Of course, the mother soon dies, the family decides to sell everything or give some of the valuable to a museum. The memories of mom center around her living with her uncle, a great artist, after their father and her husband dies. They all have their memories, and we share a little about their lives and their families. This film is about their decisions and his they will proceed with their lives. It gives us a glimpse into our futures.

Recommended. prisrob 05-25-14
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1 of 1 people found the following review helpful
At present this 2008 French movie is only available on BLU RAY in the States (with English subtitles). But therein lies a problem for UK and European buyers…

The US issue is REGION-A LOCKED - so it WILL NOT PLAY on most UK Blu Ray players unless they're chipped to play 'all' regions (which the vast majority aren't). Don’t confuse BLU RAY players that have multi-region capability on the 'DVD' front – that won’t help.

Until such time as someone in France or elsewhere gives “”Summer Hours” a REGION B and C release – check your BLU RAY player has the capacity to play REGION A – before you buy the expensive Criterion issue…
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7 of 11 people found the following review helpful
3.0 out of 5 stars End of an Era 1 Feb 2009
By L. Davidson VINE VOICE
"Summer Hours" is a contemplative,slow moving and fairly forgettable story about three siblings who gather together to decide what to do with their deceased mother's art collection and bric a brac that she had kept hoarded in her large rural home.Two of her three successful children live in far off lands and the responsibility for disposing of her large estate falls on the only child to remain living in France, an economist called Frederic.There's no real story in this film, not a lot happens in it and I could find no real theme or hidden meaning to it either.
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Most Recent Customer Reviews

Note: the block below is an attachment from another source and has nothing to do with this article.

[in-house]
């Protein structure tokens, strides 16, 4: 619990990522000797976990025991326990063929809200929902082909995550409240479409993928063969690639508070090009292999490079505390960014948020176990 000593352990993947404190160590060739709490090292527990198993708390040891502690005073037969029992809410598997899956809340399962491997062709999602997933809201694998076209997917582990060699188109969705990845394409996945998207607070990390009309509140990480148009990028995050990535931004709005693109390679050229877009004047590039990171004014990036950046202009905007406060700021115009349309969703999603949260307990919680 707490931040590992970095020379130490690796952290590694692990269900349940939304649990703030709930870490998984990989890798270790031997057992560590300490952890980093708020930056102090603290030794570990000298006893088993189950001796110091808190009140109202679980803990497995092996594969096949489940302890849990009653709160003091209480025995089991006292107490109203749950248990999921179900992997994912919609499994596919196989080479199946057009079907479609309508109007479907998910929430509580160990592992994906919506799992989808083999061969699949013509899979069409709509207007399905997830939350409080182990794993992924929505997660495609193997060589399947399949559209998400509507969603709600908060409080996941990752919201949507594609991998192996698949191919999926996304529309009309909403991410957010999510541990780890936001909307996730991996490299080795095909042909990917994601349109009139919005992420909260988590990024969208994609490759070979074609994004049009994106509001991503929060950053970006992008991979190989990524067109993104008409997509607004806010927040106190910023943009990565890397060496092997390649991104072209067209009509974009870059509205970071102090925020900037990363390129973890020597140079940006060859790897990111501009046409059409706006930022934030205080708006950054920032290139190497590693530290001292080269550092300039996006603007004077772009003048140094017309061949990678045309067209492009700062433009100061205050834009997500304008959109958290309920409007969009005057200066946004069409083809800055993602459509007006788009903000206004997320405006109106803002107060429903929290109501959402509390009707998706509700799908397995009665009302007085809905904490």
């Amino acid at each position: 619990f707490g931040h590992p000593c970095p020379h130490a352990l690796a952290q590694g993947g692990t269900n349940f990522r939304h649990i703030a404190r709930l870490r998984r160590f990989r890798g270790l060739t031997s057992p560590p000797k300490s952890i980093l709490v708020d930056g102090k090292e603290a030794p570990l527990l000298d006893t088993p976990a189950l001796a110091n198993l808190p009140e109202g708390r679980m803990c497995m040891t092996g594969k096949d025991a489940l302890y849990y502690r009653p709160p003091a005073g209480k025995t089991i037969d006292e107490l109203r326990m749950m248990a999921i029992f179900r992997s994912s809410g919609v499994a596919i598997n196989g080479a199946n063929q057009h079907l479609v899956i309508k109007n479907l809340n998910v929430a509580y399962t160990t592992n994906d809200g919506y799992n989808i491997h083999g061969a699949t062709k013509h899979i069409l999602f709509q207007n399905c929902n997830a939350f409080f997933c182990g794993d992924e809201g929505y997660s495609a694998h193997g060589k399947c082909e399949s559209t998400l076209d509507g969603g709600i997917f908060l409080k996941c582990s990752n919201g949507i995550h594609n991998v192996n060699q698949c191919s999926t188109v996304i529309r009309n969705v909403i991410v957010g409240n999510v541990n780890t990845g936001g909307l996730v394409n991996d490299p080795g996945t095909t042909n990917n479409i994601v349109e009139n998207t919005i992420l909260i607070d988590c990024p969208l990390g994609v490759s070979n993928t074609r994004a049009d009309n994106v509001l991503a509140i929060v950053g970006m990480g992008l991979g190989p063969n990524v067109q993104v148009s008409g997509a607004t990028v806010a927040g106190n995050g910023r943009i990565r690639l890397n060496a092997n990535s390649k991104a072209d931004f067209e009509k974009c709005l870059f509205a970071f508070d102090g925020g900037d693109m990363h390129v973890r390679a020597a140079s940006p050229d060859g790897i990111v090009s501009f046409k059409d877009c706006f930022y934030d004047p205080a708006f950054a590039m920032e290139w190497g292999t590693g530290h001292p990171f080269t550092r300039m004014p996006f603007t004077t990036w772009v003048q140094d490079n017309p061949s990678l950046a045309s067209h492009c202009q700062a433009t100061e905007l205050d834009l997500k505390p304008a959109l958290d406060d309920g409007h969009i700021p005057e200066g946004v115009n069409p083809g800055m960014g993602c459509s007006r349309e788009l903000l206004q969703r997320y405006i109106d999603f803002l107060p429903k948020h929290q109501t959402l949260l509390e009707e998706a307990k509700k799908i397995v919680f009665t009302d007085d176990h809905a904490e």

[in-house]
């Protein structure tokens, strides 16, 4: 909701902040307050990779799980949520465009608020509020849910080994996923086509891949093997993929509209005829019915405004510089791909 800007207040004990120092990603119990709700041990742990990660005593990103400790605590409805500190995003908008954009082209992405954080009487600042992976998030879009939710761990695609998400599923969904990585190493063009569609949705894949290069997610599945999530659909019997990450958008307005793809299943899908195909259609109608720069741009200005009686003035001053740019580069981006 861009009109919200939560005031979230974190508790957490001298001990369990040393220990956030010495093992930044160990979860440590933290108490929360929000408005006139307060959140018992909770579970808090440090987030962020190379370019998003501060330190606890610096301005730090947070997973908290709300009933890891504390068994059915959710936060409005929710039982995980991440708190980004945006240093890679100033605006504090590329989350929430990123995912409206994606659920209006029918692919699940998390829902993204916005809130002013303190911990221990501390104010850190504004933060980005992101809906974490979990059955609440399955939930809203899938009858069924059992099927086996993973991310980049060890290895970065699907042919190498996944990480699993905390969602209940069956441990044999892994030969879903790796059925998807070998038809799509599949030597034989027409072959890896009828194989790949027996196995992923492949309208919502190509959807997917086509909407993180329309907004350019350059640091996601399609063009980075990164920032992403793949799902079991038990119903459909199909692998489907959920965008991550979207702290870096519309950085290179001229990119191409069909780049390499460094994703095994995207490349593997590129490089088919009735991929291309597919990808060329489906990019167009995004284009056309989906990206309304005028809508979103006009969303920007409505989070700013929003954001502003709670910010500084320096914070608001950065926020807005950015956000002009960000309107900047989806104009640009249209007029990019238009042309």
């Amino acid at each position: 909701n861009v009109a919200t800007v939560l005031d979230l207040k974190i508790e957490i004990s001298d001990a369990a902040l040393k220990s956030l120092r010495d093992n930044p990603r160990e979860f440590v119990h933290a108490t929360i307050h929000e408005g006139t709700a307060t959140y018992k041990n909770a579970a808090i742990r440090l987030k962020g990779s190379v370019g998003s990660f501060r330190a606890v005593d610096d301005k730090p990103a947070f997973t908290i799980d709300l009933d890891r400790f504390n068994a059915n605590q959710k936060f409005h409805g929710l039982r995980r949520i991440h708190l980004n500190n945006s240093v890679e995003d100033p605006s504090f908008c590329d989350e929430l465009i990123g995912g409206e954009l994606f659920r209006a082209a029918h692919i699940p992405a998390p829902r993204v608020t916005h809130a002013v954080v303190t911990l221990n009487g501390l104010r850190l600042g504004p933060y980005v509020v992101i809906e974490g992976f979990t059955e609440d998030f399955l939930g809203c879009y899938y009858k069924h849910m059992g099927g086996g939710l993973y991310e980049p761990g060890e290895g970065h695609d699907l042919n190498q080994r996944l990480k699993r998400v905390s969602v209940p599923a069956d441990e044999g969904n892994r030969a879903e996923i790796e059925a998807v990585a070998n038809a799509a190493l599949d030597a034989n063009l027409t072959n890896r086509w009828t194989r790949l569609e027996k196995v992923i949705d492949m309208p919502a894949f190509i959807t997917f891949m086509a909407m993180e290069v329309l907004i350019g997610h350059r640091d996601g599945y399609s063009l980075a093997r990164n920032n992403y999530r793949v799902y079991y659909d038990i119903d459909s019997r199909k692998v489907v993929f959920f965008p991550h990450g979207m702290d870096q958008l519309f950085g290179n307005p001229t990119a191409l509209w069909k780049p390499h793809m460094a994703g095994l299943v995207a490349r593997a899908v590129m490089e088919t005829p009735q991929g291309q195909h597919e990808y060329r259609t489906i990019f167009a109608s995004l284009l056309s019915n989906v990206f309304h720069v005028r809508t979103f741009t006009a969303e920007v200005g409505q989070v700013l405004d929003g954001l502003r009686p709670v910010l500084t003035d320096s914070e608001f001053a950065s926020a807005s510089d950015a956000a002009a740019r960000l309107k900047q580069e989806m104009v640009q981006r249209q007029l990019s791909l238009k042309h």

2.0 out of 5 stars endless chatter
When you create a film that consists largely of dialogue, then you'd better make sure these conversations are engaging enough to sustain the interest of the audience for the... Read more
Published on 18 July 2012 by dupris56
4.0 out of 5 stars i loved this film
it is very good and its one of those that you wish you could get everyone to rave abouts
have kept it for another chilled afternoon infront of a good film
Published on 6 May 2012 by gail nadezna
1.0 out of 5 stars definitely the most boring film I have ever watched
I agree with every word of the reviewer who called it "the candidate for the most boring film". It really is just about mum duying and her siblings politely discussing the... Read more
Published on 25 Mar 2012 by A Customer
5.0 out of 5 stars Summer Hours
This is a superb modern example of what French cinema seems to do best - pull the viewer into the specific world of urban family life in all its complexities. Read more
Published on 8 July 2011 by La Marais
5.0 out of 5 stars Summer Hours
This is a delicious film. It portrays one aspect of how globalization affects culture, family life, and one's view of the world. Read more
Published on 6 Jun 2011 by Virginia B. Keyder
5.0 out of 5 stars Mysteries of family life
If & when their elderly mother dies, three siblings - grown up & leading busy independent lives - will have to decide whether the beautiful family home in the country & its... Read more
Published on 29 April 2011 by HJ
4.0 out of 5 stars sensitive and moving
This French film about siblings deciding the fate of an inheritance (a house with its collection of Art Nouveau furniture, and two Impressionist paintings) reminded me of the... Read more
Published on 14 April 2011 by melpomene
5.0 out of 5 stars A perfect day
Assayas,director of the monumental Carlos,with its worldly references,here shows he is also able to direct a quieter fictional film of the power of memories and the beauty of... Read more
Published on 18 Mar 2011 by technoguy
1.0 out of 5 stars Candidate for most boring film
This film is simply about Mum dying & three siblings politely debating the sharing of her estate. One son wants to keep the house for the three of them & their children to visit &... Read more
Published on 14 Mar 2011 by chas-g
5.0 out of 5 stars A little known gem, losing nothing in translation
A little known but perfect film, well deserving of the international awards it won in 2009. Each move, each gesture and intonation, each clearly heard silent thought strikes a... Read more
Published on 15 April 2010 by Mary Lynn Richardson
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Any Special Features on "SUMMER HOURS"??? 0 24 Nov 2008